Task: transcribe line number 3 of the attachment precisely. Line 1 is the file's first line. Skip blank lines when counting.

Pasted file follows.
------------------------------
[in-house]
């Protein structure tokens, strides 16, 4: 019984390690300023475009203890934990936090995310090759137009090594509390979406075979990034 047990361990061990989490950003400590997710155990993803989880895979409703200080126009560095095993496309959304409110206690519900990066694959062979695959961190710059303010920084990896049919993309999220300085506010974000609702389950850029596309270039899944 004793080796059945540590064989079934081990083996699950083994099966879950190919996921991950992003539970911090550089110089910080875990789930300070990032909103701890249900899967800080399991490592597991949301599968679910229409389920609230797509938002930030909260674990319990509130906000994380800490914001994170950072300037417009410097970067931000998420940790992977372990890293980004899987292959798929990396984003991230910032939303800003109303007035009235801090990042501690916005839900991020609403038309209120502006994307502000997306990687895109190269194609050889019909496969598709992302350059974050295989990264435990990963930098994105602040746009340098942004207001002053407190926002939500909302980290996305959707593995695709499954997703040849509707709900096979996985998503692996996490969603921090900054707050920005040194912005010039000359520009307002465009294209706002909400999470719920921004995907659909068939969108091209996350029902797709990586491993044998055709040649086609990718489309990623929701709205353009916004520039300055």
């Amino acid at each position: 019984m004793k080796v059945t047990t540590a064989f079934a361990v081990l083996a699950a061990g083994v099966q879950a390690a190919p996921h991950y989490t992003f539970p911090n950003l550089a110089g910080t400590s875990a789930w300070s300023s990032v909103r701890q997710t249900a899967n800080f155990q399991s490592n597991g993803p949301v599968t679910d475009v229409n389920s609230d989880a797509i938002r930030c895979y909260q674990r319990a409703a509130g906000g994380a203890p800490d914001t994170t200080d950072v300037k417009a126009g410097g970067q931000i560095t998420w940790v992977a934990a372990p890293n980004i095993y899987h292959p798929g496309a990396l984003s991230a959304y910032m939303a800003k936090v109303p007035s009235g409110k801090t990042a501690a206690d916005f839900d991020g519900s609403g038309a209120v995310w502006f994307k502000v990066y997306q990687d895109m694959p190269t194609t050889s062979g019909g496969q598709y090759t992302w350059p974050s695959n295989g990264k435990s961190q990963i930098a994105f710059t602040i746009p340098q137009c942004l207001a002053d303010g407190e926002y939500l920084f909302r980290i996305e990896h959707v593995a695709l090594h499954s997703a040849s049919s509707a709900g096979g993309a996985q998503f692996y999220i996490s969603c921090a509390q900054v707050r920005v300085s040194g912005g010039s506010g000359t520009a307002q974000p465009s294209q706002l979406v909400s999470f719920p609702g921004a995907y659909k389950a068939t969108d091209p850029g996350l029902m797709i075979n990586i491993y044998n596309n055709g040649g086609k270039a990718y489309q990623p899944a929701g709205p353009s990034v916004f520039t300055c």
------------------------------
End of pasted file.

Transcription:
């Amino acid at each position: 019984m004793k080796v059945t047990t540590a064989f079934a361990v081990l083996a699950a061990g083994v099966q879950a390690a190919p996921h991950y989490t992003f539970p911090n950003l550089a110089g910080t400590s875990a789930w300070s300023s990032v909103r701890q997710t249900a899967n800080f155990q399991s490592n597991g993803p949301v599968t679910d475009v229409n389920s609230d989880a797509i938002r930030c895979y909260q674990r319990a409703a509130g906000g994380a203890p800490d914001t994170t200080d950072v300037k417009a126009g410097g970067q931000i560095t998420w940790v992977a934990a372990p890293n980004i095993y899987h292959p798929g496309a990396l984003s991230a959304y910032m939303a800003k936090v109303p007035s009235g409110k801090t990042a501690a206690d916005f839900d991020g519900s609403g038309a209120v995310w502006f994307k502000v990066y997306q990687d895109m694959p190269t194609t050889s062979g019909g496969q598709y090759t992302w350059p974050s695959n295989g990264k435990s961190q990963i930098a994105f710059t602040i746009p340098q137009c942004l207001a002053d303010g407190e926002y939500l920084f909302r980290i996305e990896h959707v593995a695709l090594h499954s997703a040849s049919s509707a709900g096979g993309a996985q998503f692996y999220i996490s969603c921090a509390q900054v707050r920005v300085s040194g912005g010039s506010g000359t520009a307002q974000p465009s294209q706002l979406v909400s999470f719920p609702g921004a995907y659909k389950a068939t969108d091209p850029g996350l029902m797709i075979n990586i491993y044998n596309n055709g040649g086609k270039a990718y489309q990623p899944a929701g709205p353009s990034v916004f520039t300055c």